“Art for Heart’s Sake” by R. Goldberg
The author of the text “Art for Heart’s Sake”-Ruben Lucius Goldberg-was an engineer, inventor, cartoonist and sculpture. His cartoons were very popular and highly appreciated by the public. His best comics were exhibited at the Purdue University, and he was even awarded a Pulitzer Prize in 1948 for his political cartooning. Furthermore, an award of the National Cartoon Society was named in his honour.
“Art for Heart’s Sake” can be classified as a veritable artistic satire. The main character-a grumpy old man, was always annoyed and bored. Although he was in a rather good shape, his doctor thought he had to be kept from making useless purchases in order to avoid heart problems. The old man accepted doctor’s proposition to take up art just for fun, and Doctor Caswell arranged for an art student to come once a week and teach Mr. Ellsworth to paint. The patient’s works were bad from the very beginning, but he became more interested in paintings and galleries. One of his most awful works-“Trees Dressed in White”-was accepted for the exhibition at the Lothrop Gallery.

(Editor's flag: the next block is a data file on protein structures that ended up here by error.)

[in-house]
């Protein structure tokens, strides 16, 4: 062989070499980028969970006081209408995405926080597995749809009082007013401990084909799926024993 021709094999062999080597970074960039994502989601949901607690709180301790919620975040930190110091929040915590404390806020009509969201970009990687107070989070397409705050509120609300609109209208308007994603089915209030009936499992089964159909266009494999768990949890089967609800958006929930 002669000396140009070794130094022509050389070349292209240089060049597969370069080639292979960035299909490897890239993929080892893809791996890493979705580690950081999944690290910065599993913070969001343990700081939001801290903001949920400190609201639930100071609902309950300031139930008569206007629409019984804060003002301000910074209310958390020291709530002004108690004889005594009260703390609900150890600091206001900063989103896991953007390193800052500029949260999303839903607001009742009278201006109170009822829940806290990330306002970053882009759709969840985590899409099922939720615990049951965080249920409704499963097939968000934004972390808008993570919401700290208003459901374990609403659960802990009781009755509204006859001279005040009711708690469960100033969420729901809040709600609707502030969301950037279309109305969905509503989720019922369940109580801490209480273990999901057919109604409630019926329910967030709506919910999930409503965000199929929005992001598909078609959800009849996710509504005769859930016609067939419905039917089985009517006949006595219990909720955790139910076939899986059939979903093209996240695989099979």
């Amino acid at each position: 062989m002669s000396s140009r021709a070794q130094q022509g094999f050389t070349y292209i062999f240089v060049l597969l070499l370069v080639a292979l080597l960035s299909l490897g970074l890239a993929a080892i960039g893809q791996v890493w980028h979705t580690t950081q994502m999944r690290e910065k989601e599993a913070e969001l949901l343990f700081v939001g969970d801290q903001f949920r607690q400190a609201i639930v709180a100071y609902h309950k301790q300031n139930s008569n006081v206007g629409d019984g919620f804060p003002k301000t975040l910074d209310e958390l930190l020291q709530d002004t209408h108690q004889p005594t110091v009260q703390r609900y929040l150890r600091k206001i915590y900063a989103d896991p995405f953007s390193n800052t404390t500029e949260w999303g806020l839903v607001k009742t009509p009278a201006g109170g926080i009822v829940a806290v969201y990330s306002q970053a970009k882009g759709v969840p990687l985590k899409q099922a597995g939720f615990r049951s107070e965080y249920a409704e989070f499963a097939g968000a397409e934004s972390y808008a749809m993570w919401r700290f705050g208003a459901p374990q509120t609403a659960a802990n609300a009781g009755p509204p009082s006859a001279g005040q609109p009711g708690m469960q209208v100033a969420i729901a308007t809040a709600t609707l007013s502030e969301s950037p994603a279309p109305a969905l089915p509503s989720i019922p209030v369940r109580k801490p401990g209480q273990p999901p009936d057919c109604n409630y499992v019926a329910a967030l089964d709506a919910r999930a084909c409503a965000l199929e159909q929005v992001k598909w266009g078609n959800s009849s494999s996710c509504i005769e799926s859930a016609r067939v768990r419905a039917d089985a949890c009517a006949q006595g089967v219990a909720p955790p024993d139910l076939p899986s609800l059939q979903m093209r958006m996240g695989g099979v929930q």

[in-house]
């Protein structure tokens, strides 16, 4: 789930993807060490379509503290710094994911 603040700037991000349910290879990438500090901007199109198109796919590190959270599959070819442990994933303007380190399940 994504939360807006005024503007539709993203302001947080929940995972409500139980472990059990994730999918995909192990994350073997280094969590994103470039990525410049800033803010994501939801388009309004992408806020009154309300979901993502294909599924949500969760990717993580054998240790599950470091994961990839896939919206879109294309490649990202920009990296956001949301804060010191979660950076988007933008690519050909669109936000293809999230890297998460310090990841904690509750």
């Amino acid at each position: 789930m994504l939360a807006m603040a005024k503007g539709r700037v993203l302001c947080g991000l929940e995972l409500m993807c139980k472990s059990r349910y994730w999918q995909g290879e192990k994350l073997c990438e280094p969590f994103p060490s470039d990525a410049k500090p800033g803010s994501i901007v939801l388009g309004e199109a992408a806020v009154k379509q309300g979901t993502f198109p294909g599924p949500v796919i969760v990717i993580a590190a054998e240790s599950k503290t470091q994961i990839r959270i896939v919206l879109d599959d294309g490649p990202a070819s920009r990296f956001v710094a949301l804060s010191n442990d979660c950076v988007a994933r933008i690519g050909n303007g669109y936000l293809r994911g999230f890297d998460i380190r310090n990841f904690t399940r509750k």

The student was ashamed for that “anomaly” of a painting, that was why he was the most shocked when Collis P. Ellsworth was awarded the Lathrop Prize of $1,000. While the doctor, amazed by the news, tried to mumble how important art was in one’s life, the old man admitted he had bought the Gallery, and proved that art was nothing.
The text presents narration intercepted with dialogue in order to render some diversity and to make the story seem taken from the everyday life. As far as the general style is concerned, the author used a great amount of colloquial words, like: nope, bosh, jerkwater, rot, poppycock, kinda, gob etc. All these terms were to emphasize the analogy between the old man and a rebellious teenager. The reader can identify the author’s professional...
Please join StudyMode to read the full document